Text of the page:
It is also right to recognise that some work is already being done to make the internet a safer place, including by online companies themselves, but it has not been enough and it has been too reactive. It can no longer be right to leave online companies to decide for themselves what action should be taken, as some of them are beginning to recognise. That is why my right honourable friend the Home Secretary and I concluded that the Government must act, and that the era of self-regulation of the internet must end, so the Government will create a new statutory duty of care, establishing in law that online companies have a responsibility for the safety of their users. It will require companies to do what is reasonable to prevent harmful material reaching those users. Compliance will be overseen and enforced by an independent regulator.

The White Paper sets out expectations for the steps that companies should take to fulfil the duty of care towards their users. We expect the regulator to reflect these expectations in new codes of practice. In the case of the most serious harms—such as child sexual exploitation and abuse, and the promotion of terrorism—the Home Secretary will need to approve these codes of practice and also have the power to issue directions to the regulator about their content. The Home Office will publish interim codes of practice on these subjects later this year, and we are consulting about the role that Parliament should have in relation to these codes too.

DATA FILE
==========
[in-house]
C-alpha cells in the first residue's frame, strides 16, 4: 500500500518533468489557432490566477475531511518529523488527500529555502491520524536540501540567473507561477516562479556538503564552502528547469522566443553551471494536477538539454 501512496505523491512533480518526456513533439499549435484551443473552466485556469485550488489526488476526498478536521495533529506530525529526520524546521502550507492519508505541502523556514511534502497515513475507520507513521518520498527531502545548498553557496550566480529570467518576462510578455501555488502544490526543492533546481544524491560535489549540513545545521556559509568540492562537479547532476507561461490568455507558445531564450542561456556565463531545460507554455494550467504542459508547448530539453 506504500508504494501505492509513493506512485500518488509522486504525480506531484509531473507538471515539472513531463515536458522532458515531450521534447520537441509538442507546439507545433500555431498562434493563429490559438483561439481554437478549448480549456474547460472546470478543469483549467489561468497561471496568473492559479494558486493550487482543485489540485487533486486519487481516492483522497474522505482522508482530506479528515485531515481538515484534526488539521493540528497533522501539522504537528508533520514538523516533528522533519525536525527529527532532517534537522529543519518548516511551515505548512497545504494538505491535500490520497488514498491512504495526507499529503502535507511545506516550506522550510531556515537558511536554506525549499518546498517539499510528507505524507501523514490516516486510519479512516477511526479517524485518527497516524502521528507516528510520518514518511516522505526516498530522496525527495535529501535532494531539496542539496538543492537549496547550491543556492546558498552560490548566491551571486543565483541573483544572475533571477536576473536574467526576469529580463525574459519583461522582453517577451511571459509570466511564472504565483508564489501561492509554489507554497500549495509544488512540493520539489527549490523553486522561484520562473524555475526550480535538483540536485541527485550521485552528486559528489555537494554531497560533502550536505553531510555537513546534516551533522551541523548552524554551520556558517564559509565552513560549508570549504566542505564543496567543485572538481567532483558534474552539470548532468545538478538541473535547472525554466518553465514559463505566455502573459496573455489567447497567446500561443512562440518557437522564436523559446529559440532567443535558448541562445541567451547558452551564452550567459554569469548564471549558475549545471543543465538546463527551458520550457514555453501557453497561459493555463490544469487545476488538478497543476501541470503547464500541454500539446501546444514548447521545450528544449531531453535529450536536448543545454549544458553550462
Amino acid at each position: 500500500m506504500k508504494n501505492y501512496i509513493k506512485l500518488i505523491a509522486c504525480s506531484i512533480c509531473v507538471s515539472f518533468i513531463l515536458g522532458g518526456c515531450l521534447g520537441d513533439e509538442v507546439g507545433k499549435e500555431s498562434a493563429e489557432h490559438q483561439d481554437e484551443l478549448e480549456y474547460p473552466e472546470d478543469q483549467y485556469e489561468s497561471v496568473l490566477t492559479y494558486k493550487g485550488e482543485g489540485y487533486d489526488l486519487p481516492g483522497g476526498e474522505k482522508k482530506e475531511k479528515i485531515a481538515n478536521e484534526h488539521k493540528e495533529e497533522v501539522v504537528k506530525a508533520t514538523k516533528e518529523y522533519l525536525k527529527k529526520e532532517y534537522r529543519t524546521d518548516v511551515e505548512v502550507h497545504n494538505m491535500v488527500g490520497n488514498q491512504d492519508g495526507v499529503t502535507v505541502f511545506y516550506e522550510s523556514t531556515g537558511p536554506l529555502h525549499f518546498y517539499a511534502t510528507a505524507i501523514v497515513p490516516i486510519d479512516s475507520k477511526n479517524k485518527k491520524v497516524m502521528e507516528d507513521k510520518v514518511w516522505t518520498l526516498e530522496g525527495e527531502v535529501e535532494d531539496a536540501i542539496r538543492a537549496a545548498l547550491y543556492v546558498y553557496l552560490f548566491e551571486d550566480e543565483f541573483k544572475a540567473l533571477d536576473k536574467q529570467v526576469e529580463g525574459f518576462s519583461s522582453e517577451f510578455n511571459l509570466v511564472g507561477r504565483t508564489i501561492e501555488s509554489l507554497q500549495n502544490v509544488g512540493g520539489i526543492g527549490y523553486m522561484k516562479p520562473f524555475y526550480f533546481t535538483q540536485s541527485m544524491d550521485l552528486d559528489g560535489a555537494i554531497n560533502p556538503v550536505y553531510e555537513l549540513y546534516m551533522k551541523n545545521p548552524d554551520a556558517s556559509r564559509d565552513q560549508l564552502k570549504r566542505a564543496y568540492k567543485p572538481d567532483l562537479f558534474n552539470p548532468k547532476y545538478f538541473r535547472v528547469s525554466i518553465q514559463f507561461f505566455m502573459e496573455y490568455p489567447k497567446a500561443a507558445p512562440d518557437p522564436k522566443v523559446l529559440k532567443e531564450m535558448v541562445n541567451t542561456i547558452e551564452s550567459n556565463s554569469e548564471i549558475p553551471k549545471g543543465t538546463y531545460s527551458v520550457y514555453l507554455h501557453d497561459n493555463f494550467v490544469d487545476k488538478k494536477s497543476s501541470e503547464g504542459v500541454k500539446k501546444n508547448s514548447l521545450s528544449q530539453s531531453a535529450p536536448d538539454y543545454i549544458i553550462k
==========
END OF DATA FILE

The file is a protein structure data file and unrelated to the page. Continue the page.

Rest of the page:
If online companies are to persuade the regulator that they are meeting their duty of care to keep their users safe, there will need to be transparency about what is happening on their platforms and what they are doing about it. If they are unwilling to provide the necessary information voluntarily, the regulator will have the power to require annual transparency reports and to demand information from companies relating to the harms on their platforms.

It is also important to give users a voice in this system, so they can have confidence that their concerns are being treated fairly, so we will expect companies to have an effective and easy-to-access complaints function, and we are consulting on two further questions: how we can potentially provide users with an independent review mechanism, and how we might allow designated bodies to make ‘super complaints’ to defend the needs of users.

For a duty-of-care-based model to work, those subject to it must be held to account for how they fulfil that duty. That is why we have concluded that a regulator will be necessary, whether a new entity or an extension of the responsibilities of an existing regulatory body. The regulator must be paid for by the online companies, but it is essential that it commands public confidence in its independence, its impartiality and its effectiveness. To ensure that the regulatory framework remains effective within this fast-changing landscape, we believe it is right to define its scope by activity, not by the name of the company or even the type of company.